Report by Dr. A. Herbert Hallen on envenomation by Conus geographus , forwarded to the Australian Museum, Sydney, by Dr. B.G. Corney, from Fiji, 10th September 1901.

"I had under observation the case of an European lady here who was the subject of a severe form of poisoning by a shell-fish, of the species of which a shell is now sent for identification.

The lady was fishing not far from the shore in the evening, with her family and native servant in the boat. The shell-fish having been obtained, the boy cracked it to extract the meat, which was large in quantity for the size of the shell, and having cracked the shell, handed it to his mistress with the meat hanging from its internal attachment. To free the flesh she inserted her little finger towards the upper end, and she declares, felt the animal shoot out a sharp-pointed thing which penetrated her finger and caused such a peculiar sensation that she at once called out that she was bitten and poisoned.

The poisonous matter is said to be the yellow pulpy matter at the thicker end of the shell; it might of course be merely reproductive or digestive tissue, or again there might well be a modification of some secretory gland to form a protective poison gland, and in the latter case, nature would surely provide along with the poison, some mechanical means to promote injection into the enemy.

The point of puncture in this case was minute and only to be seen with great care; indeed, that it was a puncture was much less readily seen than the local effect of the poison which caused a bluish discolouration of the surrounding tissues. It was situated at the point of the patient's little finger near the side of the nail. Through so small a puncture, and in so short a time as was allowed to its insertion (she did not unfortunately suck the wound), but a most minute quantity of the poison could have entered the circulation, yet the effects were most grave. Locally a numbness was first experienced. This extended rapidly up the arm, which became paralysed and the paralysis spread thence rapidly throughout the body.

It was peculiar that not only was general muscular control abolished, even so far that the head had to be supported over the trunk in order that unimpeded breathing might be allowed to continue: but there was a loss also to a lesser degree (as I think) of sensation, with numbness and "pins and needles" beginning in the arm and becoming generalised though the body, and to more marked degree there was a disappearance of muscular sensation and a complete absence of knee jerks. The patient constantly asked where her limbs were. Utterance was thick and indistinct. The respiratory and cardiac muscular apparatus did not at any time participate to a dangerous degree in the paralysis. The stomach, however, may have been affected (or was it the recti abdominis and other abdominal muscles) for I could not induce vomiting.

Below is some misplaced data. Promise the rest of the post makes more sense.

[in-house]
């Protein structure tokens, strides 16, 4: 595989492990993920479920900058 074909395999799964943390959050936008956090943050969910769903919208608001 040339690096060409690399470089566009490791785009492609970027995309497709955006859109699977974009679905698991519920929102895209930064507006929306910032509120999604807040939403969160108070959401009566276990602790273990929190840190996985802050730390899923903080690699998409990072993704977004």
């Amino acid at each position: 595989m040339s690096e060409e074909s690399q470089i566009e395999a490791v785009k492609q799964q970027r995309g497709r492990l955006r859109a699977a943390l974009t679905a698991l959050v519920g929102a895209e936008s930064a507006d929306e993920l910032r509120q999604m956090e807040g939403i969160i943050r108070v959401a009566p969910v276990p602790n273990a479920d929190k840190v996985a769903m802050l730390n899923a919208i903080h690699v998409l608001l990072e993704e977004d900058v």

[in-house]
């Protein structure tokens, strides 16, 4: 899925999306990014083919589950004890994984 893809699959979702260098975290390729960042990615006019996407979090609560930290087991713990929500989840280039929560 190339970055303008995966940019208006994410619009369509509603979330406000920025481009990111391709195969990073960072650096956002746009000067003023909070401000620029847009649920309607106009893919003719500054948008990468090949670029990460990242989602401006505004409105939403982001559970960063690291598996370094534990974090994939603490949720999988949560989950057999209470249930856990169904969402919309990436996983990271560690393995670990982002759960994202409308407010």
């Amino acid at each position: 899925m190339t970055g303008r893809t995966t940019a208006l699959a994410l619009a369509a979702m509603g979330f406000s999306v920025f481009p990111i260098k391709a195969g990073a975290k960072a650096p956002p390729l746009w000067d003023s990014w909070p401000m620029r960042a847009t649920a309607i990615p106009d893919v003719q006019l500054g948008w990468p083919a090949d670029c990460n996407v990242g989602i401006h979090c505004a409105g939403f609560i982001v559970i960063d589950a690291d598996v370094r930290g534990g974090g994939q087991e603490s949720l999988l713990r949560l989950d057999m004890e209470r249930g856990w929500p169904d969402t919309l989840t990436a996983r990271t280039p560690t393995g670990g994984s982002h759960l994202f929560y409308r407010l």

When at its worst some 3 or 4 hours after the poisoning began, the condition distinctly affected the throat, and a good deal of distress was caused by the difficulty in removing accumulated fluid. The poison seemed to me to clearly belong to the class of which curare is the type.

Of this I felt assured as soon as I had examined the patient and observed the freedom of the respiratory and circulatory centres from its actions compared with the absolute abrogation of voluntary muscular paralysis so that, the patient weighing 16 odd stone, I felt a good deal of anxiety as to whether the arms would not dislocate at the shoulder when the body was lifted in the chair by the hands under the armpits; indeed it was exceedingly difficult to move the patient, all the parts being so abnormally yielding. The treatment I adopted was merely directed to sustaining of life till the poison should have been destroyed. the heart and lungs were quite equal to their work if other circumstances could be kept favourable. This was done by placing the patient in a semi-recumbent position in a canvas chair, and by keeping the head in such a position that breathing and swallowing were facilitated. I should have liked to relieve the circulation by inducing vomiting, but failed to do so.

Had I had strychnine with me I should have injected it hypodermically, but I did not feel justified in leaving the patient to get it. Urination was involuntary. The worst was past in about 6 hours. The wound was made about 9.30 p.m. Paralysis lasted on with steadily diminishing intensity till late next day, but the numbness lasted considerably longer in the injured finger, and for a month after the patient experienced a shock in the little finger on hard impaction - as in playing the piano.

This was the last symptom to clear up unless the sore eyes which began and lasted later are to be attributed to this poison as their cause. though natives declare that recovery from fish poisoning is often complicated by sore eyes, yet I am not aware that the tradition would apply to this kind. I have heard since of other cases of this kind of fish poisoning, and among others of a kadava woman who died before she could be got from the shore".

So take care when next you are visiting the Great Barrier Reef and other tropical reefs. Don't pick up cone shaped shells with your bare hands no matter how pretty they appear.

Beware the killer snails - and take care out there !

Back to the Fatal Cases

BGL January 96


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